Live updates: State Department official says Giuliani was engaged in a campaign ‘full of lies and incorrect information’ about former ambassador thumbnail

Live updates: State Department official says Giuliani was engaged in a campaign ‘full of lies and incorrect information’ about former ambassador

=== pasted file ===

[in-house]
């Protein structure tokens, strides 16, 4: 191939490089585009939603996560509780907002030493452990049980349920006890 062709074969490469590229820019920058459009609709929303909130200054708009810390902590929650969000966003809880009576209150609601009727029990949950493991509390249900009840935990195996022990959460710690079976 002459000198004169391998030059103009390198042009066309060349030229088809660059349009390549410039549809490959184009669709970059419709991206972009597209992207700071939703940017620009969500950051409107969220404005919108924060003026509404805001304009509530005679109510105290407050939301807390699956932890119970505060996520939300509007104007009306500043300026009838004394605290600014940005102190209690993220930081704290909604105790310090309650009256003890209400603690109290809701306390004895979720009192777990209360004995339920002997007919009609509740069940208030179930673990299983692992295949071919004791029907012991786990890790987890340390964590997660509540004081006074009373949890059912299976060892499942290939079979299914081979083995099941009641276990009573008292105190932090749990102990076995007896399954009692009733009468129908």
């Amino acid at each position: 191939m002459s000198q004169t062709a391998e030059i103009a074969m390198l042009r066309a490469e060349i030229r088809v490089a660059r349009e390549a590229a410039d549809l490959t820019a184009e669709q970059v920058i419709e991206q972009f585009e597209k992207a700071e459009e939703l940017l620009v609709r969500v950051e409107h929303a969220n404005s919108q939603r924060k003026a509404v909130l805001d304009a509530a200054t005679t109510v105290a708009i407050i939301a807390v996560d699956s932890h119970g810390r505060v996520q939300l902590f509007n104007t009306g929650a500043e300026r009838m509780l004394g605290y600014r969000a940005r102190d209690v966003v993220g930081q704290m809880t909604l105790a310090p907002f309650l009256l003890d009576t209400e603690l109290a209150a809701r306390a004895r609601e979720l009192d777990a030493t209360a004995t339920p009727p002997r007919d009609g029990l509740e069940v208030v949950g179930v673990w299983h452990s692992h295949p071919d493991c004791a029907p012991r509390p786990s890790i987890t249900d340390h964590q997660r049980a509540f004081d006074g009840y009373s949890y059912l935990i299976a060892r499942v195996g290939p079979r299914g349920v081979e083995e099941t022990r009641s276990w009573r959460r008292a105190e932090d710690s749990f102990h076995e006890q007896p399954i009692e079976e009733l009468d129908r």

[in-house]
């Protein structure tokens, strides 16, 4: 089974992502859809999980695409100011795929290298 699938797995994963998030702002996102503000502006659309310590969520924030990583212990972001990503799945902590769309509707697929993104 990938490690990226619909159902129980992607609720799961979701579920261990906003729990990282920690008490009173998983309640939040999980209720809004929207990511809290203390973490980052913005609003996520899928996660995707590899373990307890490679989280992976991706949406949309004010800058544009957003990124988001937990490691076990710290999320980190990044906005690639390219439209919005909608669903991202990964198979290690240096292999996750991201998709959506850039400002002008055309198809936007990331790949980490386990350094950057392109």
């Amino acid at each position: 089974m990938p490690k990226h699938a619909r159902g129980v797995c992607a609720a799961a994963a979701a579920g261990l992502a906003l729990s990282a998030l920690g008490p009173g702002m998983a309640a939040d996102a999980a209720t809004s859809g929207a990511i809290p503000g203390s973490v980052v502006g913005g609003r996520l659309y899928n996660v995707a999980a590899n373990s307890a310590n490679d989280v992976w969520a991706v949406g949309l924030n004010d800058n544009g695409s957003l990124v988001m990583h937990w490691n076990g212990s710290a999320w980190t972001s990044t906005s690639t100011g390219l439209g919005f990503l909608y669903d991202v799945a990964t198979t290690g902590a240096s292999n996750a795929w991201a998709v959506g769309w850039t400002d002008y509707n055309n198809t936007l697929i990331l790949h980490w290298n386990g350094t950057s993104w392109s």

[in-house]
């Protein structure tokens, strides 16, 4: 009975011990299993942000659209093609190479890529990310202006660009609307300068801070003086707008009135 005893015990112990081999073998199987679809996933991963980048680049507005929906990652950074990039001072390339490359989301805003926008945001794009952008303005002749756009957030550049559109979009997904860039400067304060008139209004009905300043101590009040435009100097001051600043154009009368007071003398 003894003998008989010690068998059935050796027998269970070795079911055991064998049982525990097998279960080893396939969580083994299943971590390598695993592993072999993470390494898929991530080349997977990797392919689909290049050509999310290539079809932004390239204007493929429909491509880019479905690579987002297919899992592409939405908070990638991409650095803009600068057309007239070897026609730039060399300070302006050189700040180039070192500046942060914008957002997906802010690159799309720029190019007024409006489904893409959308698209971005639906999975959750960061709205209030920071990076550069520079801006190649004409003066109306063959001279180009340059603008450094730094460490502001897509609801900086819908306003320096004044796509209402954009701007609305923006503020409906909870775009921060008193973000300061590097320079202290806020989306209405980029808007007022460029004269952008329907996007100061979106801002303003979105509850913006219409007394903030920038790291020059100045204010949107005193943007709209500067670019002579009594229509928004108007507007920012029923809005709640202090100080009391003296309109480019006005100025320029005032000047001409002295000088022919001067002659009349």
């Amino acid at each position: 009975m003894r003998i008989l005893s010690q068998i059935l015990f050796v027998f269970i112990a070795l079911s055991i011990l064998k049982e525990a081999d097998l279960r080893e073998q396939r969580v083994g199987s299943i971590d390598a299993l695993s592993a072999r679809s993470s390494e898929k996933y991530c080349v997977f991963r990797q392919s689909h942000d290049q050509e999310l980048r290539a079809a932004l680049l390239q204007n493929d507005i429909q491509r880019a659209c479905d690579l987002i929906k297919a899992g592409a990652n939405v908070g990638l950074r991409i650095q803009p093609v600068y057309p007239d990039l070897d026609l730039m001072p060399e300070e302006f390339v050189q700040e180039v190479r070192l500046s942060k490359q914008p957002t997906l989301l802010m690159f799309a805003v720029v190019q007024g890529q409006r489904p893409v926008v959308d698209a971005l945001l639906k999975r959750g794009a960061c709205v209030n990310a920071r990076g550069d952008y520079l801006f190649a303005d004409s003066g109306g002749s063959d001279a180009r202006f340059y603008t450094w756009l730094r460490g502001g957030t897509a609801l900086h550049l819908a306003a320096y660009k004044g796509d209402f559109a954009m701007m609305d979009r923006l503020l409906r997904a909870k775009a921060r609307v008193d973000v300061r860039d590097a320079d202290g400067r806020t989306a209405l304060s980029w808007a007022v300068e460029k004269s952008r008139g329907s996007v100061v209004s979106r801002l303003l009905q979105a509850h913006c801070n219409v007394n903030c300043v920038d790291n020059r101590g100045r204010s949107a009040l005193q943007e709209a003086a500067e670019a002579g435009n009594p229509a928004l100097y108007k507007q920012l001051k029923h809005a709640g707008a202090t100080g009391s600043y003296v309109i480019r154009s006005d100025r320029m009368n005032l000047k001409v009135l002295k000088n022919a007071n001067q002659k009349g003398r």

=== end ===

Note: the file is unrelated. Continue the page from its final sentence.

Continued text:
Earlier Thursday, Jennifer Williams, a special adviser to Vice President Pence on Europe and Russia, appeared after being subpoenaed and testified behind closed doors for about five hours as former national security adviser John Bolton declined to appear before House investigators.President Trump, meanwhile, complained Thursday morning after a Washington Post report that he wanted Attorney General William P. Barr to hold a news conference declaring that Trump broke no laws during a July phone call in which he pressed Ukrainian President Volodymyr Zelensky for the investigations. He also lashed out at an attorney for the whistleblower whose complaint prompted the Democrat-led impeachment inquiry●Trump wanted Barr to hold news conference saying the president broke no laws in call with Ukrainian leader.5:50 p.m.: Hill says Sondland lied about Oval Office conversationsKent was asked what concerns Fiona Hill, the White House’s former top Russia adviser, had expressed about Gordon Sondland, the ambassador to the European Union. Kent said Hill “had concerns possibly based on having been in conversations in the Oval Office [in which] he made assertions about conversations that did not match with what had actually been said in the Oval Office.”He added, “I think she may have been as direct as saying that Gordon Sondland lies about conversations that occur in the Oval Office.”Asked whether Sondland had any conversations with acting White House chief of staff Mick Mulvaney on Ukraine, Kent said, “It was clear to me that Ambassador Sondland had a direct connection with Chief of Staff Mulvaney, and that’s actually how the May 23 readout was put on the president’s schedule.“It was not, to the best of my knowledge, done through the national security staff and Ambassador Bolton. It was done [through] Ambassador Sondland directly to Chief of Staff Mulvaney,” he said.— Ellen Nakashima5:05 p.m.: Top Zelensky aide privately accused U.S. officials of hypocrisyKent described a Sept. 14 meeting that William B. Taylor Jr., the acting ambassador to Ukraine, and Kurt Volker, the special envoy, had with Andriy Yermak, the top aide to Ukrainian President Volodymyr Zelensky.Kent did not attend the meeting but got an account of it the next morning from Taylor, who described an “awkward” exchange. It happened days before the Trump-Ukraine dealings started to break into public view.Volker, according to the account Taylor relayed to Kent, pressed Yermak on an investigation the Ukrainians had opened into Zelensky’s predecessor, Petro Poroshenko.“He didn’t think that was appropriate,” Kent said of Volker.Yermak, according to Kent’s indirect account, had a sharp reply: “What? You mean the type of investigations you’re pushing for us to do on Biden and Clinton?”“And at that point Kurt Volker did not respond,” Kent said.According to this account, the possibility of a Trump-Zelensky meeting later came up, and Volker told Yermak that “it’s important that [Zelensky] give the messages that we discussed before” — an apparent reference to the request for the investigations Trump allegedly sought.“Taylor told me that he then said: ‘Don’t do that,’” Kent recalled. “My understanding is that he was concerned. And when Kurt made a suggestion that [Taylor] felt was inappropriate he weighed in with his own personal opinion, which that was not appropriate.”–Mike DeBonis4:45 p.m.: Kent describes tense exchange with State Department lawyer over subpoenaed documentsIn an unusually dramatic example of bureaucratic warfare, Kent described tangling with an unnamed State Department lawyer over the scope of documents demanded earlier this year by House committees — illustrating the high tension inside the department as the Ukraine saga unfolded.The exchange took place at a meeting attended by about 20 people on the morning of Oct. 3, as senior department officials discussed who precisely was obligated to hand over documents to Congress. Kent suggested that Carl Risch, the assistant secretary for consular affairs, ought to be included given his direct talks with Giuliani regarding a visa for former prosecutor general Viktor Shokin.“The conversation rapidly, I would say, either escalated or degenerated into a tense exchange,” he said. “He objected to my raising of the additional information.”The two men, Kent said, continued sparring over whether it was appropriate for Kent to participate in the discussion and whether a statement issued by the State Department suggesting that officials had been bullied and intimidated by Congress was accurate.Eventually, the lawyer summoned Kent outside where there was another contentious exchange.“I said, ‘That was unprofessional.’ And he then said, ‘You were unprofessional.’ He got very angry. He started pointing at me with a clenched jaw,” arguing that Congress could interpret Kent’s comments as trying to influence the collection of document.“I said, ‘That’s called projection,’” he continued. “What I hear you saying is that you think that I am doing that. What I was trying to do was make sure that the department was being fully responsive.”Kent then left the meeting, and he said that he had no further personal interactions with the lawyer.–Mike DeBonis4:40 p.m.: Vindman set up Trump-Zelensky call, and later gave Kent an ‘uncomfortable’ readoutThe infamous July 25 call between Trump and Zelensky was set up by National Security Council Ukraine expert Lt. Col. Alexander Vindman, who gave Kent a bare-bones readout of it, in which Kent said it was clear Vindman was “uncomfortable” with what transpired.“It was different than any readout call that I had received. He felt — I could hear it in his voice and his hesitancy that he felt uncomfortable,” Kent testified. “He actually said that he could not share the majority of what was discussed because of the very sensitive nature of what was discussed.”Vindman didn’t mention anything about Burisma, Biden or 2016. But he did tell Kent that Yovanovitch had been characterized as “bad news,” Kent said, and noted that “the conversation went into the direction of some of the most extreme narratives that have been discussed publicly.”Kent said he had no advance knowledge that the transcript of the call would be released Sept. 25, and didn’t read it until it was declassified. He said he only recalled discussing Vindman’s readout with a few State Department officials, including Tyler Brace, who used to work for Sen. Rob Portman (R-Ohio), the acting assistant secretary, and possibly the acting ambassador to Ukraine, William B. Taylor Jr.Kent said he “may have made some reference to the negative characterization” of Yovanovitch to her during an early September dinner with his wife and Yovanovitch’s mother, but “wouldn’t have discussed the substance of the call in part because the readout of the call I got was not substantive, and second of all, it wouldn’t have been appropriate.”He did not recall Yovanovitch having an obvious reaction, noting that she “is an intensely private person, she’s an introvert.”— Karoun Demirjian4:36 p.m.: Kent: Brechbuhl told Sean Hannity to cool it on YovanovitchKent testified that a senior adviser to Secretary of State Mike Pompeo reached out to conservative Fox News host Sean Hannity in late March or early April and asked him to back off his attacks on Yovanovitch.At the time, a journalist-turned-conservative columnist had run a series of stories accusing Yovanovitch of trying to get Ukraine to interfere in the U.S. election against Trump, allegations that have never been substantiated and have been fervently denied by not only her but top State officials.Hannity, a Trump ally, had picked up the allegations and discussed them on his program.“I believe, to the best of my recollection, the counselor for the Department, Ulrich Brechbuhl, reached out and suggested to Mr. Hannity that if there was no proof of the allegations, that he should stop covering them,” Kent told impeachment investigators.— Rachael Bade4:30 p.m.: Kent’s ‘growing concerns’ with changes to Ukraine policyOn Aug. 15, Special Representative to Ukraine Kurt Volker’s new assistant, Catherine Croft, went to Kent’s office and asked, “Have we ever asked the Ukrainians to investigate anybody?”Kent suspected that she was really asking whether U.S. officials had ever gone to the Ukrainians “and asked them to investigate or prosecute individuals for political reasons,” he testified. “And if that was the question, the answer is, ‘I hope we haven’t’,’ ” he said he told her. “And we shouldn’t because that goes against everything that we are trying to promote in the post-Soviet states for the last 28 years, which is the rule of law.”The following day, he said, he spoke with the acting ambassador to Ukraine, William B. Taylor Jr., who “amplified” the theme. Taylor told him that Zelensky aide Andriy Yermak made a remark referring to the Mutual Legal Assistance Treaty, a formal process by which one government requests legal help from another.“And I told Bill Taylor, that’s wrong, and we shouldn’t be doing that as a matter of U.S. policy,” Kent said. He said Taylor agreed.In short, Kent was worried about a shadow policy being run outside the normal policy and diplomatic channels, by people including Giuliani — who was not a government official — as well as Sondland, Perry and Volker.“I had growing concerns that individuals were pushing communications with Ukrainians that had not been discussed and endorsed in the formal policy process, yes,” he said.— Ellen Nakashima4:20 p.m.: Trump wanted Zelensky to go to the microphone and say, ‘investigations, Biden and Clinton’ On the Saturday after Labor Day, Ambassador Taylor sent Kent a WhatsApp message indicating that he had spoken to Tim Morrison, the NSC senior director for Europe. Morrison had spoken to Sondland, who had spoken to the president.According to Morrison, Taylor told Kent, “POTUS wanted nothing less than President Zelensky to go to the microphone and say, ‘investigation, Biden and Clinton.’ ”In return for what was not clear.But in a follow-up call to Kent, Taylor elaborated that Sondland was trying to “open up the possibility of a [Zelensky] visit to the White House.”Taylor indicated that Sondland was pushing for Zelensky to do an interview, maybe with CNN, “in which he would send this public signal of announcing a willingness to pursue investigations,” Kent testified.He said he thought the “hope was that sending that signal would clear the way for both the White House visit as well as the resumption or the clearing of the administrative hold on security assistance … although . … Taylor asserted to me that both Tim Morrison and Gordon Sondland specifically said that they did not believe the two issues were linked.”Taylor told Kent he told Sondland, “This is wrong.”— Ellen Nakashima4:15 p.m.: Appeals court to review order to release Mueller grand jury material to CongressA federal appeals court in Washington will consider next week whether the Justice Department must release to Congress certain grand jury materials from former special counsel Robert S. Mueller III’s investigation.The U.S. Court of Appeals for the D.C. Circuit announced Thursday that it would hear oral arguments Tuesday to review a ruling from last month that requires disclosure of the secret material the House Judiciary Committee is seeking in its impeachment inquiry.In her ruling last month, Judge Beryl A. Howell, chief of the U.S. District Court in Washington, found the House was legally engaged in a judicial process that exempts Congress from grand jury secrecy rules.The Justice Department, which opposes release of the information, quickly appealed.— Ann E. Marimow4:15 p.m.: Kent suggests Trump set a bad example for Ukraine on corruption”Pushed by Intelligence Committee Chair Adam B. Schiff about whether it was appropriate for a U.S. president to ask for an investigation of an American citizen, Kent said it was not.“As a general principle, I don’t think that as a matter of policy the U.S. should do that period, because I have spent much of my career trying to improve the rule of law. And in countries like Ukraine and Georgia … there is an outstanding issue about people in office in those countries using selectively politically motivated prosecutors to go after their opponents. And that’s wrong for the rule of law regardless of what country that happens.”Schiff pressed, “And … having the President of the United States effectively ask for a political investigation of his opponent would run directly contrary to all of the anticorruption efforts that we were making. Is that a fair statement?”Kent agreed: “I would say that request does not align with what has been our policy towards Ukraine and many other countries, yes.”—Rachael Bade4:10 p.m.: Kent describes Giuliani’s effort to secure visa for Ukrainian prosecutor accused of corruptionKent told the House impeachment inquiry that he never had any personal dealings with Giuliani, but he described having a central role in a key episode: Trump’s effort to secure a U.S. visa for Viktor Shokin, Ukraine’s former prosecutor general.Kent was brought into the loop once Giuliani’s request reached the upper echelons of the State Department in January 2019.Asked for his view of Shokin, Kent was withering: “There was a broad-based consensus that he was a typical Ukraine prosecutor who lived a lifestyle far in excess of his government salary, who never prosecuted anybody known for having committed a crime, and having covered up crimes that were known to have been committed.”He added: “We felt, under no circumstances, should a visa be issued to someone who knowingly subverted and wasted U.S. taxpayer money. And as somebody who had a fiduciary responsibility for anticorruption programs, I felt personally strongly … that it was incorrect and so we stated that view clearly” to the department officials overseeing visas.Kent said he understood that Shokin wanted to come to the U.S. “to share information suggesting that there was corruption at the U.S. Embassy” — an allegation that Kent said he and others gave little credibility: “I had full faith that it was bunch of hooey, and he was looking to basically engage in a con game out of revenge because he’d lost his job.”—Mike DeBonis4:05 p.m.: Kent says Shokin’s ouster was over corruption, not BurismaKent delivered a blow to Trump allies’ repeated assertions that former vice president Joe Biden sought to oust Ukrainian prosecutor Viktor Shokin because he was probing a company linked to his son Hunter Biden, called Burisma.Rather, Kent testified that as the No. 2 at the U.S. Embassy in Kyiv at the time, even he, a seasoned diplomat with vast Ukrainian connections, was unaware of any investigation into Burisma. Kent also emphasized that U.S. officials and American allies found Sholkin to be corrupt after the so called “diamond prosecutor affair,” when law enforcement “confiscated from his former driver … a cache of diamonds.”“Our concerns about Shokin’s conduct in office were triggered by the reaction to the so-called diamond prosecutor case,” Kent told lawmakers, later adding: “The conversation was very much focused, first and foremost, on the so-called diamond prosecutors case that involved these corrupt prosecutors, Korniyets and Shapakin.”“So as the number two in the embassy, at this time, you weren’t even aware of even an allegation that there was an investigation underway by Shokin involving Burisma?” House Intelligence Chair Adam B. Schiff asked for clarity.“That was not something that I recall ever coming up or being discussed,” Kent said.— Rachael Bade4 p.m.: Kent says Giuliani associates Parnas and Fruman sought meetings with top UkrainiansIn the spring of 2019, Ukrainian officials started reporting to State Department officials that they were getting requests to meet with Lev Parnas and Igor Fruman, two Florida business executives working with Giuliani on his project to dig up dirt on Democrats in Ukraine. The duo were arrested last month and charged with illegally channeling foreign money into U.S. campaign donations.According to the transcript of Kent’s testimony, Interior Minister Arsen Avakov told Kent that during a trip to the U.S. in February, he’d been asked to detour to Florida to sit down with Parnas, Fruman and Giuliani. He told Kent that his schedule had been too busy to accommodate the sit-down.Kent testified another Ukrainian named Ivan Bakanov also said that he’d received a similar request. Kent described Bakanov as the oldest friend of Volodymyr Zelensky, who was elected Ukraine’s president that month. Zelensky later made Bakanov head of the country’s security services. Kent said that Bakanov told him that Giuliani and his associates were planning a trip to Ukraine and wanted to meet with him.Bakanov asked Kent his opinion of accepting such a meeting. According to the transcript. Kent said he repeated to Bakanov what he had once been told by Avakov: “He told me, ‘you can always meet and have a cup of coffee and not make any commitments